Thursday, December 1, 2011

Two Children: Two Roads to Reading

Mike Wolfkiel

My twin children developed very different attitudes and abilities toward reading. It turned out that my son had a fairly severe reading disability—it was the classic inability to associate letters with sounds. He was in Special Ed from kindergarten through twelfth grade. And as one would expect, his difficulties resulted in a lot of frustration with reading and strong blows to his self-esteem. I worried that he would develop very negative attitudes toward school, and had visions of his dropping out. His twin sister, on the other hand, usually scored off the charts, reading above her grade level.

Both are now in college and doing well. But their attitudes toward reading and literature are quite different. My son spends a lot of his spare cash on books and loves reading—right now he enjoys fantasy, but also mysteries and nonfiction. The only books my daughter picks up are the textbooks for her classes. She is very inquisitive and is always poking around websites on topics that have caught her attention, and she loves documentary films. But she simply does not see reading as either an effective way to explore these topics or an interesting way to entertain herself.

Since the decoding process was so torturous for my son, why did he develop the taste for reading?

Of course questions like this cannot be completely answered, but in my son’s case I would like to think that part of the answer had to do with Junior Great Books®. When they were between the ages of four and six, I read most of the Read-Aloud and Series 2 selections to both my children. Discussions were obviously limited because there were only the three of us; but nevertheless they enjoyed “Daddy’s special stories” which they would often act out using Beanie Babies for the characters. Both quickly developed a facility for answering interpretive questions and supporting their ideas with reasoning and evidence. So as my son entered school and ran into the decoding wall, no matter how painful it was, he always understood that behind the decoding were these stories, these ideas that so delighted and intrigued him. Without that understanding, I don’t know if he would have found reading—and perhaps school and learning in general—worth the struggle.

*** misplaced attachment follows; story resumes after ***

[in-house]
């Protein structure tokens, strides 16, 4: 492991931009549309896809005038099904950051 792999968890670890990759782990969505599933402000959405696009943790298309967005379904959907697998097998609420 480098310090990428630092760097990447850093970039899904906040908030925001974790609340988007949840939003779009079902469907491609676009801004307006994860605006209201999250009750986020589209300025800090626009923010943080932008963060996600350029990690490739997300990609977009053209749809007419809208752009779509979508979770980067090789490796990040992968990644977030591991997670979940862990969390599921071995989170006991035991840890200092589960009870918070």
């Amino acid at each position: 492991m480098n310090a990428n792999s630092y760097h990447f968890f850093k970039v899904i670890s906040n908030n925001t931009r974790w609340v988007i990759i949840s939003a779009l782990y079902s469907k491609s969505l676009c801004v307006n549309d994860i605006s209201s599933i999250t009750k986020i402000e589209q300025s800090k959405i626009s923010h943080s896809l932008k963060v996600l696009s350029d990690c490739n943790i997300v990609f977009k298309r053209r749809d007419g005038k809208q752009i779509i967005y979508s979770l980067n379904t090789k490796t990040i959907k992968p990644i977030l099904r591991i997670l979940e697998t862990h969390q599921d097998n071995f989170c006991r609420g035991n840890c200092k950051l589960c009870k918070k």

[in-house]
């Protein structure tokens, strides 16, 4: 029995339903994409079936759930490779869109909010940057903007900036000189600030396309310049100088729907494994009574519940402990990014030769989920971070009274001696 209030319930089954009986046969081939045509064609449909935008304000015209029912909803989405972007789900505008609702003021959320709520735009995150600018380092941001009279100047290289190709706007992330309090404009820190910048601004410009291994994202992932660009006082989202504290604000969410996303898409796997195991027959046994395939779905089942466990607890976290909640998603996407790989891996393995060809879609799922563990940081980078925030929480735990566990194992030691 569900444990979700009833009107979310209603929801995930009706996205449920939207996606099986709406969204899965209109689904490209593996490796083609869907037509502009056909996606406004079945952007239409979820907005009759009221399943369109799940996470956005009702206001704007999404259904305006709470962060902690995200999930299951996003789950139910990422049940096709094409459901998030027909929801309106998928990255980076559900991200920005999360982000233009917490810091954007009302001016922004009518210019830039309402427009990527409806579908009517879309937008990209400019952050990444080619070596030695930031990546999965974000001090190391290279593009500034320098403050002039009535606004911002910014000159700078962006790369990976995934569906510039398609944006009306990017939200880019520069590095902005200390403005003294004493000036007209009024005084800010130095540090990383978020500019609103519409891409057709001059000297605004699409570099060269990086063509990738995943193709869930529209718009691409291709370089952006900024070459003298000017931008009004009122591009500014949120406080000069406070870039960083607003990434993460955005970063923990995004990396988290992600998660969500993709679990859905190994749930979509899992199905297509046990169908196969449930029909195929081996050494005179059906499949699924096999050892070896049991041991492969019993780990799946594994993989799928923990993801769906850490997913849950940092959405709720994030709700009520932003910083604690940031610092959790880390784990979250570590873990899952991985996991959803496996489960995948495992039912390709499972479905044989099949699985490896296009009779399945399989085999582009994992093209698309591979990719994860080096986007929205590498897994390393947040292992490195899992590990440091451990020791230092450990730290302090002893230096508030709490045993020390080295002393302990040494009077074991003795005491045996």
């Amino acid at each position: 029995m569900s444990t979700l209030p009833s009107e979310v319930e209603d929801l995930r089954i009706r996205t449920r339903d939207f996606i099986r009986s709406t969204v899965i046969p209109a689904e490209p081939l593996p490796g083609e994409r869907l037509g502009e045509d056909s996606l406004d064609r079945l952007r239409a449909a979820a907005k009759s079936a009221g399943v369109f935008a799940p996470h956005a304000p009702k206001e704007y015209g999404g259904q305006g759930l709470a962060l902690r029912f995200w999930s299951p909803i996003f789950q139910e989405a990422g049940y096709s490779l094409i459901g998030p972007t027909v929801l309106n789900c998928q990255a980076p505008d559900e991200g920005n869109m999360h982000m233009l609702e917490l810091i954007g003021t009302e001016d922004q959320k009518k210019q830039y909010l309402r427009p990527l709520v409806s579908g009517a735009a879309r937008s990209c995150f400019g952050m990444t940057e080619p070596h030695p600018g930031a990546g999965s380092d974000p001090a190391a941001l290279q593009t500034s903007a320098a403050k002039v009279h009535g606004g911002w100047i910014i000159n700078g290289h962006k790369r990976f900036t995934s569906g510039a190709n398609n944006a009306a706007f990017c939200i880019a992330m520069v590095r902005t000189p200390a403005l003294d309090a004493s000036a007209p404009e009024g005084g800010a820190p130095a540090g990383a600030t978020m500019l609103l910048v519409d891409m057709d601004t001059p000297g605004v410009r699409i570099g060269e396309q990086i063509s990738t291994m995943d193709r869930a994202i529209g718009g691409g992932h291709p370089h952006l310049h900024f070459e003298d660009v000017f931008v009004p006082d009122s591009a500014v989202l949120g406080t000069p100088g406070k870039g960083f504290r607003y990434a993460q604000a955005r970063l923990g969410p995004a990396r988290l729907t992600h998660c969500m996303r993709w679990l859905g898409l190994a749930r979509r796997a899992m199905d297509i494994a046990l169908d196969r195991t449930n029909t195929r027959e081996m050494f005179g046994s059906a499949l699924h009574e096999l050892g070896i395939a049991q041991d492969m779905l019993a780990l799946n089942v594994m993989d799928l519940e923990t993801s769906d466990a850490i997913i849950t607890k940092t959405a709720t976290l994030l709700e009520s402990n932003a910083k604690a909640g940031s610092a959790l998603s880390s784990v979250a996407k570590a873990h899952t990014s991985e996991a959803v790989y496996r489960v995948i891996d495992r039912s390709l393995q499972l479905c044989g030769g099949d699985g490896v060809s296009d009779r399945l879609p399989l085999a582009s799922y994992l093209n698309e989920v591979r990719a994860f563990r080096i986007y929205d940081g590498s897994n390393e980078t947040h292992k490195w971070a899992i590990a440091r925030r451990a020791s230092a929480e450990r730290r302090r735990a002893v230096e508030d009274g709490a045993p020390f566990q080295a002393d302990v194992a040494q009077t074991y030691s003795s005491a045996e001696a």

Mike Wolfkiel is a Senior Training Instructor for the Great Books Foundation. He has an MA in philosophy and a BA in philosophy and religious studies from Marquette University. And to the delight of his crabgrass and the dismay of his tennis game, he spends his spare minutes trying to write fiction.

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